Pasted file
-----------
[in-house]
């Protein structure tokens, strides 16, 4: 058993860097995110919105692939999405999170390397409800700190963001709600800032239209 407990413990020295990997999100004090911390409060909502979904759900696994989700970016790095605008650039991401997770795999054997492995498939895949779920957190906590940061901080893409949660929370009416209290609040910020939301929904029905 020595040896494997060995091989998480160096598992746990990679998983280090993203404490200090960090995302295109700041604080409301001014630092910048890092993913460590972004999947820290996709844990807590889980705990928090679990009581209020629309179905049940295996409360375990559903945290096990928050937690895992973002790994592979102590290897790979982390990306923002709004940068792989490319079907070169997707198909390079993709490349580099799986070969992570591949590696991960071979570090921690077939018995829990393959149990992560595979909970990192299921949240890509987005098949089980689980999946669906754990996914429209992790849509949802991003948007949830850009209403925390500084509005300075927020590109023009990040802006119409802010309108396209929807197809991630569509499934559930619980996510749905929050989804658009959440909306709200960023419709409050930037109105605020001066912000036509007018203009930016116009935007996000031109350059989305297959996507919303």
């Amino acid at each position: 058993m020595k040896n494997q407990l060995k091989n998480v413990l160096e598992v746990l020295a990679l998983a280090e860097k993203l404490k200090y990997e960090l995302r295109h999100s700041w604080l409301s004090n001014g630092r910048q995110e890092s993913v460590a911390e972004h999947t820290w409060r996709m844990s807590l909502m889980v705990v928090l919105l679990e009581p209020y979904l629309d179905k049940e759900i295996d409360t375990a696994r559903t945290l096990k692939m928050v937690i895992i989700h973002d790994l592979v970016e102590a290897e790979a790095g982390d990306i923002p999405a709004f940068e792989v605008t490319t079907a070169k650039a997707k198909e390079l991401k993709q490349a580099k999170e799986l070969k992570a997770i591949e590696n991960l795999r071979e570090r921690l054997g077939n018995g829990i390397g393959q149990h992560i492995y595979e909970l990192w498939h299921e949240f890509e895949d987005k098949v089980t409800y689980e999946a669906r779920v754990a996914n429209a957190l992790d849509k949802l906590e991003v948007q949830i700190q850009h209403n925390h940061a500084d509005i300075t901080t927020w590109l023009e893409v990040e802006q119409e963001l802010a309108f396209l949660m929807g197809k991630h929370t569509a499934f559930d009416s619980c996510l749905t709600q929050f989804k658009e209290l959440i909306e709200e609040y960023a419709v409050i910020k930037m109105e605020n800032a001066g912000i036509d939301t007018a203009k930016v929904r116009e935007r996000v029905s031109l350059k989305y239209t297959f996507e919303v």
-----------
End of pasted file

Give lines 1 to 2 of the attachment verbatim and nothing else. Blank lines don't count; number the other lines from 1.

[in-house]
């Protein structure tokens, strides 16, 4: 058993860097995110919105692939999405999170390397409800700190963001709600800032239209 407990413990020295990997999100004090911390409060909502979904759900696994989700970016790095605008650039991401997770795999054997492995498939895949779920957190906590940061901080893409949660929370009416209290609040910020939301929904029905 020595040896494997060995091989998480160096598992746990990679998983280090993203404490200090960090995302295109700041604080409301001014630092910048890092993913460590972004999947820290996709844990807590889980705990928090679990009581209020629309179905049940295996409360375990559903945290096990928050937690895992973002790994592979102590290897790979982390990306923002709004940068792989490319079907070169997707198909390079993709490349580099799986070969992570591949590696991960071979570090921690077939018995829990393959149990992560595979909970990192299921949240890509987005098949089980689980999946669906754990996914429209992790849509949802991003948007949830850009209403925390500084509005300075927020590109023009990040802006119409802010309108396209929807197809991630569509499934559930619980996510749905929050989804658009959440909306709200960023419709409050930037109105605020001066912000036509007018203009930016116009935007996000031109350059989305297959996507919303």